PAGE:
2. Listen more than you speak.We have two ears and one mouth – a reminder of what is important! Listening is key to a healthy relationship. Often we are only half listening, waiting for our chance to speak, wanting to make our point. When our attention is with our own thoughts, we are not listening. Listening means to enter into the world of the other person, to intend to understand them, even if we disagree with what th…

Daily Inspirational Quote for August 19, 2016

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“Positive thinking is better than negative nothing.”

Personally, I have always been a great believer in positive thinking. It just makes perfect sense to me. What’s the alternative? Always thinking negatively or fearing the worst prevents us from exploring and perhaps succeeding at the opportunities or relationships presented to us in life. Surely it’s more to our advantage to think “ok, I’m not too sure about this but I will give it a go and see what happens” than to be negative, opt out, and the opportunity is lost forever so you’ll never know what might have been? I’d rather take the former option, what about you?

by CathiBew.co.uk

When the Boss Flunked

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"Bob stood up and read his evaluation out loud. It was not pretty. There were lots of problems and weaknesses that his team had identified. He had basically flunked. As the 100 top leaders sat there, listening to Bob read his report, the place was absolutely quiet." This article shares the riveting story of what happened when the leader of a successful company failed his 360 degree evaluation. It just might change your ideas of what true power really is.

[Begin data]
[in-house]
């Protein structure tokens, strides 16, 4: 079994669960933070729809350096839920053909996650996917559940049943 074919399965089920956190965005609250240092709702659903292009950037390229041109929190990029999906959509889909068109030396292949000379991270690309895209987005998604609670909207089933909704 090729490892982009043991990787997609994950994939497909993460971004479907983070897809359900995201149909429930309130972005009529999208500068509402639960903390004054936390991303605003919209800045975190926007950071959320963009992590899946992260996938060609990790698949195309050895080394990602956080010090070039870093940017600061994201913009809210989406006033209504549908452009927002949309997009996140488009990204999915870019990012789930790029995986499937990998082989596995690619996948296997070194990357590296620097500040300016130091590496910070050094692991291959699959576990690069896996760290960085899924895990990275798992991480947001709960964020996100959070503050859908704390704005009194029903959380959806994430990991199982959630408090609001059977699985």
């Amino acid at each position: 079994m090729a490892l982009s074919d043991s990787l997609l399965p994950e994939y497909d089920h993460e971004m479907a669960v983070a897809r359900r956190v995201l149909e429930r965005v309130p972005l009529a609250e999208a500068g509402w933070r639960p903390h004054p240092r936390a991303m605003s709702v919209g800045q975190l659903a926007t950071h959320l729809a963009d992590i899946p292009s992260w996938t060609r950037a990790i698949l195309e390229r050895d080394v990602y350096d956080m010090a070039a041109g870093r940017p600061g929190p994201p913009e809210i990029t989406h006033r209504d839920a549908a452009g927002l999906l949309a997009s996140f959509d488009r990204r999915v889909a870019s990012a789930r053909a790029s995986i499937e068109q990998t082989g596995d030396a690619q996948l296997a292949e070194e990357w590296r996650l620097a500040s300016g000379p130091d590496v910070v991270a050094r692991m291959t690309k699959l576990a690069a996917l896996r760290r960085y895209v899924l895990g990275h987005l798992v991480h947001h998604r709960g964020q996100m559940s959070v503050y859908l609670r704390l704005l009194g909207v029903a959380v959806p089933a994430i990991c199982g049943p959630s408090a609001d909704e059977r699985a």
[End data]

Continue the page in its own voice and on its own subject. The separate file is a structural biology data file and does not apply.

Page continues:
--by Aryae Coopersmith

I recently came across an excerpt from the “The Power Paradox” by Dacher Keltner. The paradox, he says, is that whenever any of us find ourselves in a position of leadership, a position where we can make a positive difference for others, “the very experience of having power and privilege [can lead] us to behave, in our worst moments, like impulsive, out-of-control sociopaths.” The way out of the paradox, he says, is using “power that is given to us by others...”

Reflecting on this, I shared the following …

Why Isn't Everyone on This Diet?

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What DASH Can Do for You

The DASH Diet can help lower your blood pressure and cholesterol levels, which is good for your heart. In fact, DASH stands for Dietary Approaches to Stop Hypertension, or high blood pressure. Even if you don’t have high blood pressure, the DASH Diet is worth a look. It may help you lose weight because it’s a healthier way of eating. You won’t feel deprived. You’ll have lots of vegetables, fruits, and low-fat dairy products while cutting back on fats, cholesterol, and sweets.

Cut the Salt

Too much salt causes fluids to build up in your body. This puts extra pressure on your heart. On DASH, you’ll lower your sodium to either 2,300 or 1,500 milligrams a day, depending on your health, age, race, and any medical conditions. Here are some ways to cut back:

o Choose low- or no-sodium foods and condiments.
o Watch foods that are cured, smoked, or pickled.
o Limit processed foods. They're often high in sodium.

Get Your Grains

Eating whole grains like whole wheat br…

10 High-Fiber Foods You Should Be Eating

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Get More Fiber

You don’t have to eat a bag of Grandma’s prunes. Leafy greens, whole grains, nuts, and beans are all good for keeping away the fat that stays deep in your belly. That’s called visceral fat, and it’s the most dangerous kind because it can wrap around major organs, including your liver, pancreas, and kidneys.

Get More Fat

Seriously. When it comes to fat vs. carbs, believe it or not, fat may be the better choice for your belly. Studies show that when fat calories replace carbohydrate calories in a balanced weight-loss diet, people gain less fat around the middle. And that’s the worst place to carry it. A woman who has a waist of more than 35 inches or a man who has one of more than 40 is at greater risk of a heart attack, a stroke, or possibly even certain types of cancer.

Stop Trying to Outrun It

Still trying to “burn off” that belly fat by pounding the pavement hour upon hour? Research shows that a few quick bursts of high-intensity exercise -- a 30-second sprint or inten…